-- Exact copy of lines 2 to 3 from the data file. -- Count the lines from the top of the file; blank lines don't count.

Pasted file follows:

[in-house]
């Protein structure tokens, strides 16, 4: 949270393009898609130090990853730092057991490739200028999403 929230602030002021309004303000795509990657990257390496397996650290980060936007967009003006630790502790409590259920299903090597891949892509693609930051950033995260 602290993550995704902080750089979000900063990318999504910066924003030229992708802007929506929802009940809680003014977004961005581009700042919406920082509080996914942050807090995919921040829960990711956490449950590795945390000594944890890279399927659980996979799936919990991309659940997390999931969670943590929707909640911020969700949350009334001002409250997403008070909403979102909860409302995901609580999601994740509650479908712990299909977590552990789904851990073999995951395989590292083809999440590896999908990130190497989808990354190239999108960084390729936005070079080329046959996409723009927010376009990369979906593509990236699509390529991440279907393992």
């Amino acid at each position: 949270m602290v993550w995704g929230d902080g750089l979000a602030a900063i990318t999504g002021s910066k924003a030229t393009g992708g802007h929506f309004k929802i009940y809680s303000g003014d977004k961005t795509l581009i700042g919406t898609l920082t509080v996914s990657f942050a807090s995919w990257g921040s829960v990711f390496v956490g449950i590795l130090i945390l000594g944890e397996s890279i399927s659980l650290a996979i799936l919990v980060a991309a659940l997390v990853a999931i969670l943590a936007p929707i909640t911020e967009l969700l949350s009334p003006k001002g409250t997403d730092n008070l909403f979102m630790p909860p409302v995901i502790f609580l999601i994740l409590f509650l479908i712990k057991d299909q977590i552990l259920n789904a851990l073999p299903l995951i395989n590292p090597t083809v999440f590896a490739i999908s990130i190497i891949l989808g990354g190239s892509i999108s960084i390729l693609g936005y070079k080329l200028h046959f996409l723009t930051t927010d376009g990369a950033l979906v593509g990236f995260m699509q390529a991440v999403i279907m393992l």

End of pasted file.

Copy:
């Protein structure tokens, strides 16, 4: 949270393009898609130090990853730092057991490739200028999403 929230602030002021309004303000795509990657990257390496397996650290980060936007967009003006630790502790409590259920299903090597891949892509693609930051950033995260 602290993550995704902080750089979000900063990318999504910066924003030229992708802007929506929802009940809680003014977004961005581009700042919406920082509080996914942050807090995919921040829960990711956490449950590795945390000594944890890279399927659980996979799936919990991309659940997390999931969670943590929707909640911020969700949350009334001002409250997403008070909403979102909860409302995901609580999601994740509650479908712990299909977590552990789904851990073999995951395989590292083809999440590896999908990130190497989808990354190239999108960084390729936005070079080329046959996409723009927010376009990369979906593509990236699509390529991440279907393992």
């Amino acid at each position: 949270m602290v993550w995704g929230d902080g750089l979000a602030a900063i990318t999504g002021s910066k924003a030229t393009g992708g802007h929506f309004k929802i009940y809680s303000g003014d977004k961005t795509l581009i700042g919406t898609l920082t509080v996914s990657f942050a807090s995919w990257g921040s829960v990711f390496v956490g449950i590795l130090i945390l000594g944890e397996s890279i399927s659980l650290a996979i799936l919990v980060a991309a659940l997390v990853a999931i969670l943590a936007p929707i909640t911020e967009l969700l949350s009334p003006k001002g409250t997403d730092n008070l909403f979102m630790p909860p409302v995901i502790f609580l999601i994740l409590f509650l479908i712990k057991d299909q977590i552990l259920n789904a851990l073999p299903l995951i395989n590292p090597t083809v999440f590896a490739i999908s990130i190497i891949l989808g990354g190239s892509i999108s960084i390729l693609g936005y070079k080329l200028h046959f996409l723009t930051t927010d376009g990369a950033l979906v593509g990236f995260m699509q390529a991440v999403i279907m393992l």